Americans split on Kavanaugh nomination as hearing begins: poll

Americans split on Kavanaugh nomination as hearing begins: poll
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Americans are split over Brett Kavanaugh's potential confirmation to the Supreme Court, with just four in ten voters supporting his nomination in a new poll.

A Gallup poll released Tuesday found that 40 percent of Americans polled said the Republican-controlled Senate should vote to confirm Kavanaugh, while 36 percent of those surveyed say his nomination should be rejected.

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The opinions are divided among party lines, according to the poll, and are largely the same from a Gallup poll taken shortly after his nomination in July.

Kavanaugh's support has risen by 3 percent among Democrats since then, from 14 percent to 17 percent in favor of his confirmation in the new poll, while the nominee's support among Republicans has fallen from 76 percent to 72 percent.

Independents are split evenly in the new poll, with 37 percent in favor of his nomination and 37 percent opposed. Support among members of this category has dropped by just 1 percentage point since the poll taken in July.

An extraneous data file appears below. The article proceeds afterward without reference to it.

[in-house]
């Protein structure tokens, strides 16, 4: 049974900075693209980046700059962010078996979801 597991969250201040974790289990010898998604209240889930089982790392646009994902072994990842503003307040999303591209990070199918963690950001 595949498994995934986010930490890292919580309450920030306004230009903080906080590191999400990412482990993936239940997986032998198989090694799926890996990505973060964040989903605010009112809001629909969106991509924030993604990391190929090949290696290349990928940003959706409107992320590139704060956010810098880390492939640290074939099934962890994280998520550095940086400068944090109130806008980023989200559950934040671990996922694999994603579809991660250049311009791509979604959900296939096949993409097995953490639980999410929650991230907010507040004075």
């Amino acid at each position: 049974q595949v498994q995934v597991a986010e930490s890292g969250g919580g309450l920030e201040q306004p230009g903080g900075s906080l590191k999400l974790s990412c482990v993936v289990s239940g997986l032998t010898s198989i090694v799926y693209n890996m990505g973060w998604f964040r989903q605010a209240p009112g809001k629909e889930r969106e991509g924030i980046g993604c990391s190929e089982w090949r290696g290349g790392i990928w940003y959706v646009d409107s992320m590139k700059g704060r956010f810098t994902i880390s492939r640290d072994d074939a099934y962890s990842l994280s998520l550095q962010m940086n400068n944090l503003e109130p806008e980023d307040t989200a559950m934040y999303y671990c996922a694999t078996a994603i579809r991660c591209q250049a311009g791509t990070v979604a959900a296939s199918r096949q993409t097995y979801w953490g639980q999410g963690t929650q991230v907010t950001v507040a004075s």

While more Americans say they support Kavanaugh's nomination than oppose it, the poll notes that the 4-point difference is one of the lowest recorded in Gallup history among Supreme Court nominees.

Gallup's poll was taken between Aug. 20-26 and contacted a random sample of 1,509 adults living in all 50 states and Washington, D.C. The margin of error is 3 percentage points.

Kavanaugh is set to be introduced Tuesday at a Senate Judiciary Committee hearing by top Republicans including Ohio Sen. Rob PortmanRobert (Rob) Jones PortmanGraham calls handling of Kavanaugh allegations 'a drive-by shooting' Overnight Health Care: Senators target surprise medical bills | Group looks to allow Medicaid funds for substance abuse programs | FDA launches anti-vaping campaign for teens Bipartisan group wants to lift Medicaid restriction on substance abuse treatment MORE (R), former White House counsel for the Nixon administration John Dean and former Secretary of State Condoleezza Rice.